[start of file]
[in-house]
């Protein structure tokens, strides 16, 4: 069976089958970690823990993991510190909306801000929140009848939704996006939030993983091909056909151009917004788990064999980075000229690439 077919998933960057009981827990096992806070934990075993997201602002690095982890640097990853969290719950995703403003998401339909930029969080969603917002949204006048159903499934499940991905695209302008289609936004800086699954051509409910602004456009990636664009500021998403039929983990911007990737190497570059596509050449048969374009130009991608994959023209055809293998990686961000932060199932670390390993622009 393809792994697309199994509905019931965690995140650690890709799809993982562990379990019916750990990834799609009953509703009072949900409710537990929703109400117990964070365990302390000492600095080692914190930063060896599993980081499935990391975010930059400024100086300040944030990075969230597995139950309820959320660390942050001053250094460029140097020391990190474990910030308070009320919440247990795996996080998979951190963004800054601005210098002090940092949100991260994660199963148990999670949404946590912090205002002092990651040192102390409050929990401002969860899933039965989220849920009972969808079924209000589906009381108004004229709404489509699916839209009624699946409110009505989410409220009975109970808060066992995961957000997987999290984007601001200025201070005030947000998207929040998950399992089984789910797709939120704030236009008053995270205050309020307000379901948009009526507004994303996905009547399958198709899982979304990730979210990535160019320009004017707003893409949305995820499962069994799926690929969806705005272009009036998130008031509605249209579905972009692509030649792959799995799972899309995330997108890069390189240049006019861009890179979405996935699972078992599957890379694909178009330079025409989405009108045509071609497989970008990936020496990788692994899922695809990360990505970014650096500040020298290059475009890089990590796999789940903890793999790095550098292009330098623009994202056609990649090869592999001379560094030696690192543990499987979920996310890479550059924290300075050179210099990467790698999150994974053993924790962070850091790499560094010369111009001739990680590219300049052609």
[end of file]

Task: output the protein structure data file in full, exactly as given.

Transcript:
[in-house]
């Protein structure tokens, strides 16, 4: 069976089958970690823990993991510190909306801000929140009848939704996006939030993983091909056909151009917004788990064999980075000229690439 077919998933960057009981827990096992806070934990075993997201602002690095982890640097990853969290719950995703403003998401339909930029969080969603917002949204006048159903499934499940991905695209302008289609936004800086699954051509409910602004456009990636664009500021998403039929983990911007990737190497570059596509050449048969374009130009991608994959023209055809293998990686961000932060199932670390390993622009 393809792994697309199994509905019931965690995140650690890709799809993982562990379990019916750990990834799609009953509703009072949900409710537990929703109400117990964070365990302390000492600095080692914190930063060896599993980081499935990391975010930059400024100086300040944030990075969230597995139950309820959320660390942050001053250094460029140097020391990190474990910030308070009320919440247990795996996080998979951190963004800054601005210098002090940092949100991260994660199963148990999670949404946590912090205002002092990651040192102390409050929990401002969860899933039965989220849920009972969808079924209000589906009381108004004229709404489509699916839209009624699946409110009505989410409220009975109970808060066992995961957000997987999290984007601001200025201070005030947000998207929040998950399992089984789910797709939120704030236009008053995270205050309020307000379901948009009526507004994303996905009547399958198709899982979304990730979210990535160019320009004017707003893409949305995820499962069994799926690929969806705005272009009036998130008031509605249209579905972009692509030649792959799995799972899309995330997108890069390189240049006019861009890179979405996935699972078992599957890379694909178009330079025409989405009108045509071609497989970008990936020496990788692994899922695809990360990505970014650096500040020298290059475009890089990590796999789940903890793999790095550098292009330098623009994202056609990649090869592999001379560094030696690192543990499987979920996310890479550059924290300075050179210099990467790698999150994974053993924790962070850091790499560094010369111009001739990680590219300049052609």